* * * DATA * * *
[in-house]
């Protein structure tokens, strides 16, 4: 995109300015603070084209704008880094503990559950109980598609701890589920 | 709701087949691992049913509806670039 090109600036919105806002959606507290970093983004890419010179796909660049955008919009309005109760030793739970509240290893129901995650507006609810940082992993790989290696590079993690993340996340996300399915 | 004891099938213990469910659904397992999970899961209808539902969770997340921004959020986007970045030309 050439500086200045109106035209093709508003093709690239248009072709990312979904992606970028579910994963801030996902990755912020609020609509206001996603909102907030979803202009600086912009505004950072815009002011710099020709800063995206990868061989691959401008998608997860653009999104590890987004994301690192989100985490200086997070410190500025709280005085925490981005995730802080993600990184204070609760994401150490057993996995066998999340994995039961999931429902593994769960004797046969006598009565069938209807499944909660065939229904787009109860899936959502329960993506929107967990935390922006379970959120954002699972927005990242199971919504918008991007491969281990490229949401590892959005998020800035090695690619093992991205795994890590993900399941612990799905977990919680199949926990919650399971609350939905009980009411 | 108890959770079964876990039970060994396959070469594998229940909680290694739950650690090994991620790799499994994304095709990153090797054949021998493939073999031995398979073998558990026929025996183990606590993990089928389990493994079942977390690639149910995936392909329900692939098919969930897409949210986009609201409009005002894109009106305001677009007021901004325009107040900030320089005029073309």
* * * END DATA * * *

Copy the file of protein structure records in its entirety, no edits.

[in-house]
């Protein structure tokens, strides 16, 4: 995109300015603070084209704008880094503990559950109980598609701890589920 | 709701087949691992049913509806670039 090109600036919105806002959606507290970093983004890419010179796909660049955008919009309005109760030793739970509240290893129901995650507006609810940082992993790989290696590079993690993340996340996300399915 | 004891099938213990469910659904397992999970899961209808539902969770997340921004959020986007970045030309 050439500086200045109106035209093709508003093709690239248009072709990312979904992606970028579910994963801030996902990755912020609020609509206001996603909102907030979803202009600086912009505004950072815009002011710099020709800063995206990868061989691959401008998608997860653009999104590890987004994301690192989100985490200086997070410190500025709280005085925490981005995730802080993600990184204070609760994401150490057993996995066998999340994995039961999931429902593994769960004797046969006598009565069938209807499944909660065939229904787009109860899936959502329960993506929107967990935390922006379970959120954002699972927005990242199971919504918008991007491969281990490229949401590892959005998020800035090695690619093992991205795994890590993900399941612990799905977990919680199949926990919650399971609350939905009980009411 | 108890959770079964876990039970060994396959070469594998229940909680290694739950650690090994991620790799499994994304095709990153090797054949021998493939073999031995398979073998558990026929025996183990606590993990089928389990493994079942977390690639149910995936392909329900692939098919969930897409949210986009609201409009005002894109009106305001677009007021901004325009107040900030320089005029073309």